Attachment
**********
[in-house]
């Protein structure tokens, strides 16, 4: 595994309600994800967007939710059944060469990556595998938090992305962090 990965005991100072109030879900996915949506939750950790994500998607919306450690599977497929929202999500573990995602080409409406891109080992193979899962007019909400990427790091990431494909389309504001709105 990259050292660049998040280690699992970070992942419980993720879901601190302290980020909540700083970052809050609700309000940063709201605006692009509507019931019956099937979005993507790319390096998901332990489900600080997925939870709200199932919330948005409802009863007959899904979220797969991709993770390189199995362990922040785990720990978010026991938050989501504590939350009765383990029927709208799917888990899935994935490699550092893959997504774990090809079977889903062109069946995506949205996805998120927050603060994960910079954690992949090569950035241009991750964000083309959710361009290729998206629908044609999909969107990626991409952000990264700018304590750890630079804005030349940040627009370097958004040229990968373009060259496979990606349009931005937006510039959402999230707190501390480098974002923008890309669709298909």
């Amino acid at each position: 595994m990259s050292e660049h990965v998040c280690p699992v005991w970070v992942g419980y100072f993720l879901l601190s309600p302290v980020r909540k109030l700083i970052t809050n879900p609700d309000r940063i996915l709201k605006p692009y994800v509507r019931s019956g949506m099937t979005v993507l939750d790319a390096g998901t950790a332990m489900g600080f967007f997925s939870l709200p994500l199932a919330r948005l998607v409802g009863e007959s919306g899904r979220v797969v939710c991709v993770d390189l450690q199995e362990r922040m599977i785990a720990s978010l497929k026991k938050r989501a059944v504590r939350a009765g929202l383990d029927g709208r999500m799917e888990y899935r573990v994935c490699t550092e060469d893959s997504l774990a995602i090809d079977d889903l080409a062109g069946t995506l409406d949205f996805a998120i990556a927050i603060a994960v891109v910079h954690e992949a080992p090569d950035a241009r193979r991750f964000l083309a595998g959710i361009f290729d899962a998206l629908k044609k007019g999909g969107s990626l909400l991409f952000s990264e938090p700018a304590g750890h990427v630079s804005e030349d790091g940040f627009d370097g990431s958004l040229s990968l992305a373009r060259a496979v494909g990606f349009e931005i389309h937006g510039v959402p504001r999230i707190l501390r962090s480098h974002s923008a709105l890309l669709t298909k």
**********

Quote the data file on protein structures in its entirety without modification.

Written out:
[in-house]
């Protein structure tokens, strides 16, 4: 595994309600994800967007939710059944060469990556595998938090992305962090 990965005991100072109030879900996915949506939750950790994500998607919306450690599977497929929202999500573990995602080409409406891109080992193979899962007019909400990427790091990431494909389309504001709105 990259050292660049998040280690699992970070992942419980993720879901601190302290980020909540700083970052809050609700309000940063709201605006692009509507019931019956099937979005993507790319390096998901332990489900600080997925939870709200199932919330948005409802009863007959899904979220797969991709993770390189199995362990922040785990720990978010026991938050989501504590939350009765383990029927709208799917888990899935994935490699550092893959997504774990090809079977889903062109069946995506949205996805998120927050603060994960910079954690992949090569950035241009991750964000083309959710361009290729998206629908044609999909969107990626991409952000990264700018304590750890630079804005030349940040627009370097958004040229990968373009060259496979990606349009931005937006510039959402999230707190501390480098974002923008890309669709298909």
């Amino acid at each position: 595994m990259s050292e660049h990965v998040c280690p699992v005991w970070v992942g419980y100072f993720l879901l601190s309600p302290v980020r909540k109030l700083i970052t809050n879900p609700d309000r940063i996915l709201k605006p692009y994800v509507r019931s019956g949506m099937t979005v993507l939750d790319a390096g998901t950790a332990m489900g600080f967007f997925s939870l709200p994500l199932a919330r948005l998607v409802g009863e007959s919306g899904r979220v797969v939710c991709v993770d390189l450690q199995e362990r922040m599977i785990a720990s978010l497929k026991k938050r989501a059944v504590r939350a009765g929202l383990d029927g709208r999500m799917e888990y899935r573990v994935c490699t550092e060469d893959s997504l774990a995602i090809d079977d889903l080409a062109g069946t995506l409406d949205f996805a998120i990556a927050i603060a994960v891109v910079h954690e992949a080992p090569d950035a241009r193979r991750f964000l083309a595998g959710i361009f290729d899962a998206l629908k044609k007019g999909g969107s990626l909400l991409f952000s990264e938090p700018a304590g750890h990427v630079s804005e030349d790091g940040f627009d370097g990431s958004l040229s990968l992305a373009r060259a496979v494909g990606f349009e931005i389309h937006g510039v959402p504001r999230i707190l501390r962090s480098h974002s923008a709105l890309l669709t298909k």